In mid-April, through the assistance of kind people, Melisa went to Tzu Chi to borrow a sickbed. Through their interactions, Tzu Chi staff discovered the family’s predicament. The following day, volunteers visited their place and witnessed the situation. They then decided to subsidize Karen’s milk powder every month to resolve the urgent issue.

Provide sincere care, treat patients as family

“It pains me to see such a young girl in bed. We, volunteers, aren’t able to help medically, but we could listen, provide comfort and offer support to the family members.” Volunteer Tan An Nee felt the mum’s emotional pain when she first met her, but she and other community volunteers did not have the professional medical background to help. So, they requested medical assistance from Tzu Chi Branch Office. After assessing Karen’s medical report, the staff and TIMA’s medical professionals thought that the chance for recovery was slim as she had brain injuries. However, as TIMA doctors upheld the aim to “treat illnesses, cure patients and heal their minds”, they decided to pay the family a visit.

On April 27, nurse Ong Susan and medical volunteers, accompanied by community volunteers, went to Karen’s home. The paralysed girl on the bed had two mindless eyes and could only make some “ah… ah…” sounds.

Susan picked her up from the bed, assessed her sitting position and examined her physical reaction, thinking, “If there is a little energy at her neck, there is hope.” At the time of moving the girl, Susan educated the family by teaching them on how to correctly move the patient and how to use tools to reduce the pressure of movements to ensure the safety of both sides.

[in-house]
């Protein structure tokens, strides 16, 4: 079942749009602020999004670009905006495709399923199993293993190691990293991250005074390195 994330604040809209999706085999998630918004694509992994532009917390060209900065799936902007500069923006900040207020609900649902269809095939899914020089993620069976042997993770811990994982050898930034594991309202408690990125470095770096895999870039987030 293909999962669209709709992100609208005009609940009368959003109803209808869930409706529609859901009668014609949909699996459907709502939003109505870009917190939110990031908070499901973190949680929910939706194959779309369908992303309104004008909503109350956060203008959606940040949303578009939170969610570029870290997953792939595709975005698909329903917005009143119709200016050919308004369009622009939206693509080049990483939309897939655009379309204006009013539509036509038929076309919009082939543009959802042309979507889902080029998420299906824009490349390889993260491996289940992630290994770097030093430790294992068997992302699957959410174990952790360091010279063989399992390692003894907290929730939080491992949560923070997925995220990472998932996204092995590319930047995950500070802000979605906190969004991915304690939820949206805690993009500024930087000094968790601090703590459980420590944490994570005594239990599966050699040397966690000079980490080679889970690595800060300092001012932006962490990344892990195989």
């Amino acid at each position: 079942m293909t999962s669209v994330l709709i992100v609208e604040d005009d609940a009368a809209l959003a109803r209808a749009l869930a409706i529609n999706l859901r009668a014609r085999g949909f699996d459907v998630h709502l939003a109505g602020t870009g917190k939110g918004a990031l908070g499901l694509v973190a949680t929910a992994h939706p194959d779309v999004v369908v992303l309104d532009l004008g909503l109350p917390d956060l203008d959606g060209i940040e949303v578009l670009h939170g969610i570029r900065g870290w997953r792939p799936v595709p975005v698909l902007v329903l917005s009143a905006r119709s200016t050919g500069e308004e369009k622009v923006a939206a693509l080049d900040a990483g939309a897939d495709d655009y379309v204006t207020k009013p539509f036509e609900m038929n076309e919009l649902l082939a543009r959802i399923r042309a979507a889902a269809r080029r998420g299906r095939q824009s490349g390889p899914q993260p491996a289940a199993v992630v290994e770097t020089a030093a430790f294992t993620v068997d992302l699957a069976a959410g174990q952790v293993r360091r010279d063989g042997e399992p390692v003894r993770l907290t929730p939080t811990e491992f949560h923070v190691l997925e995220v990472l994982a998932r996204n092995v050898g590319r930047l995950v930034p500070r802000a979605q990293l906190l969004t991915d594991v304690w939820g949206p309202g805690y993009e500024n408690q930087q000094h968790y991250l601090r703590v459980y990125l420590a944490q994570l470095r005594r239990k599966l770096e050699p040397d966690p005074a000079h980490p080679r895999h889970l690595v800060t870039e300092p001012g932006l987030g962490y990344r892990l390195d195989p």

When Karen was being shifted, Susan and volunteers felt that she had tried to exercise great force with her hands because she was terrified, and this was joyful news. Medical volunteer, Chiew Lay Fong encouragingly said, “We could feel the great strength, and this has boosted our confidence.” Despite Karen’s feeble body slipping off the chair and that she could not sit on it steadily, Susan requested Melisa to have her girl sit on the chair once a day so she could practise to support her body on her own.

Supportive volunteers

In addition, as Karen’s legs had stiffened due to her being in bed for over an extended period of time, Susan taught Melisa to relax her daughter’s muscles and tendons through massage. Upon checking the girl’s mouth, Susan realized that Karen’s muscles for swallowing had not shrunk as yet. Hence, she immediately got the mum to prepare a glass of milk, soak a piece of bread in the milk and feed Karen with a spoon; Karen’s reaction was encouraging.

Following that, Susan instructed Melisa to blend food into a paste and gradually train her daughter to feel the movements of munching food in her mouth. Melisa attentively recorded the medical personnel’s teachings. Lay Fong commented, “It has been three months since the accident. No physiotherapy was carried out, and there was no guidance from the hospital. Also, the mum lacks medical knowledge, and had missed the best period for treatment.”